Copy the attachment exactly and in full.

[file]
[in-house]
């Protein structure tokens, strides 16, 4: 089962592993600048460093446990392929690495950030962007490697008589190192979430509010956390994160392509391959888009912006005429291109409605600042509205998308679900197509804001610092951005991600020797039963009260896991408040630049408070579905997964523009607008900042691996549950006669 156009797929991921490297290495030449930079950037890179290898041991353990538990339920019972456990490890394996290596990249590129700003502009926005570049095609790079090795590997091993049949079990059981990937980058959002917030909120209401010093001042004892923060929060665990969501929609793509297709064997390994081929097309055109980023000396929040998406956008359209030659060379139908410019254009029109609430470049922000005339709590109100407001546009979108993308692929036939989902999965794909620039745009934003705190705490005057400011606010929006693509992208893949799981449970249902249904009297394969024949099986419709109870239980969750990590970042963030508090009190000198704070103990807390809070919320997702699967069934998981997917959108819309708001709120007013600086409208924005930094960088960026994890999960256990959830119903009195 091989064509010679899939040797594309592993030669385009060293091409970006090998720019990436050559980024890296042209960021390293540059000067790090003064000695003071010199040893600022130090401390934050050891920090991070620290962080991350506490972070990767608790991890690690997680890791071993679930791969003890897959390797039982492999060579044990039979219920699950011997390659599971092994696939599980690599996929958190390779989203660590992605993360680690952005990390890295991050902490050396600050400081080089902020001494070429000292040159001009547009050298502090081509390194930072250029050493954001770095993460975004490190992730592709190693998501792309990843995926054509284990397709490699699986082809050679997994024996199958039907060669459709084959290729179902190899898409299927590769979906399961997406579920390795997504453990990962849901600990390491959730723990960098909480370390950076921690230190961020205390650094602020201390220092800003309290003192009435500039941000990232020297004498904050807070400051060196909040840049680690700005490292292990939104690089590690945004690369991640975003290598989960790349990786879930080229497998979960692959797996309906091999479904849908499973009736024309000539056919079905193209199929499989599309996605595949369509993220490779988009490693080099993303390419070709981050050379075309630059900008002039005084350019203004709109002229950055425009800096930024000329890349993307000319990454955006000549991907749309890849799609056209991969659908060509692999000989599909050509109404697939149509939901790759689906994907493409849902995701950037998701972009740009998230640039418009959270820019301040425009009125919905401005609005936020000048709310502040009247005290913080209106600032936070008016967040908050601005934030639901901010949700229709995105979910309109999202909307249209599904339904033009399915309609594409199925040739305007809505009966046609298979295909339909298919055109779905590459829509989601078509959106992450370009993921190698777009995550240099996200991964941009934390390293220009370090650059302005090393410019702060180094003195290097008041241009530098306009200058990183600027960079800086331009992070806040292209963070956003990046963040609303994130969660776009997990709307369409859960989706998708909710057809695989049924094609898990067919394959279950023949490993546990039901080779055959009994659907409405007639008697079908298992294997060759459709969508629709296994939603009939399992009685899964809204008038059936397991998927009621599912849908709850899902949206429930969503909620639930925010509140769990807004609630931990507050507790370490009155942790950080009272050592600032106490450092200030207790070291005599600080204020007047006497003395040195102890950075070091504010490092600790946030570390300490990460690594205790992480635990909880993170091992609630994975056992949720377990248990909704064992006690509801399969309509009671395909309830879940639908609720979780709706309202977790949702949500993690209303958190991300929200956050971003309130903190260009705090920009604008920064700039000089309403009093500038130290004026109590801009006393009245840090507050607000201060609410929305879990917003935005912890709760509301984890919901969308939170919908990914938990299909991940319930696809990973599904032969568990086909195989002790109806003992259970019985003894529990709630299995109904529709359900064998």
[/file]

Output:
[in-house]
């Protein structure tokens, strides 16, 4: 089962592993600048460093446990392929690495950030962007490697008589190192979430509010956390994160392509391959888009912006005429291109409605600042509205998308679900197509804001610092951005991600020797039963009260896991408040630049408070579905997964523009607008900042691996549950006669 156009797929991921490297290495030449930079950037890179290898041991353990538990339920019972456990490890394996290596990249590129700003502009926005570049095609790079090795590997091993049949079990059981990937980058959002917030909120209401010093001042004892923060929060665990969501929609793509297709064997390994081929097309055109980023000396929040998406956008359209030659060379139908410019254009029109609430470049922000005339709590109100407001546009979108993308692929036939989902999965794909620039745009934003705190705490005057400011606010929006693509992208893949799981449970249902249904009297394969024949099986419709109870239980969750990590970042963030508090009190000198704070103990807390809070919320997702699967069934998981997917959108819309708001709120007013600086409208924005930094960088960026994890999960256990959830119903009195 091989064509010679899939040797594309592993030669385009060293091409970006090998720019990436050559980024890296042209960021390293540059000067790090003064000695003071010199040893600022130090401390934050050891920090991070620290962080991350506490972070990767608790991890690690997680890791071993679930791969003890897959390797039982492999060579044990039979219920699950011997390659599971092994696939599980690599996929958190390779989203660590992605993360680690952005990390890295991050902490050396600050400081080089902020001494070429000292040159001009547009050298502090081509390194930072250029050493954001770095993460975004490190992730592709190693998501792309990843995926054509284990397709490699699986082809050679997994024996199958039907060669459709084959290729179902190899898409299927590769979906399961997406579920390795997504453990990962849901600990390491959730723990960098909480370390950076921690230190961020205390650094602020201390220092800003309290003192009435500039941000990232020297004498904050807070400051060196909040840049680690700005490292292990939104690089590690945004690369991640975003290598989960790349990786879930080229497998979960692959797996309906091999479904849908499973009736024309000539056919079905193209199929499989599309996605595949369509993220490779988009490693080099993303390419070709981050050379075309630059900008002039005084350019203004709109002229950055425009800096930024000329890349993307000319990454955006000549991907749309890849799609056209991969659908060509692999000989599909050509109404697939149509939901790759689906994907493409849902995701950037998701972009740009998230640039418009959270820019301040425009009125919905401005609005936020000048709310502040009247005290913080209106600032936070008016967040908050601005934030639901901010949700229709995105979910309109999202909307249209599904339904033009399915309609594409199925040739305007809505009966046609298979295909339909298919055109779905590459829509989601078509959106992450370009993921190698777009995550240099996200991964941009934390390293220009370090650059302005090393410019702060180094003195290097008041241009530098306009200058990183600027960079800086331009992070806040292209963070956003990046963040609303994130969660776009997990709307369409859960989706998708909710057809695989049924094609898990067919394959279950023949490993546990039901080779055959009994659907409405007639008697079908298992294997060759459709969508629709296994939603009939399992009685899964809204008038059936397991998927009621599912849908709850899902949206429930969503909620639930925010509140769990807004609630931990507050507790370490009155942790950080009272050592600032106490450092200030207790070291005599600080204020007047006497003395040195102890950075070091504010490092600790946030570390300490990460690594205790992480635990909880993170091992609630994975056992949720377990248990909704064992006690509801399969309509009671395909309830879940639908609720979780709706309202977790949702949500993690209303958190991300929200956050971003309130903190260009705090920009604008920064700039000089309403009093500038130290004026109590801009006393009245840090507050607000201060609410929305879990917003935005912890709760509301984890919901969308939170919908990914938990299909991940319930696809990973599904032969568990086909195989002790109806003992259970019985003894529990709630299995109904529709359900064998």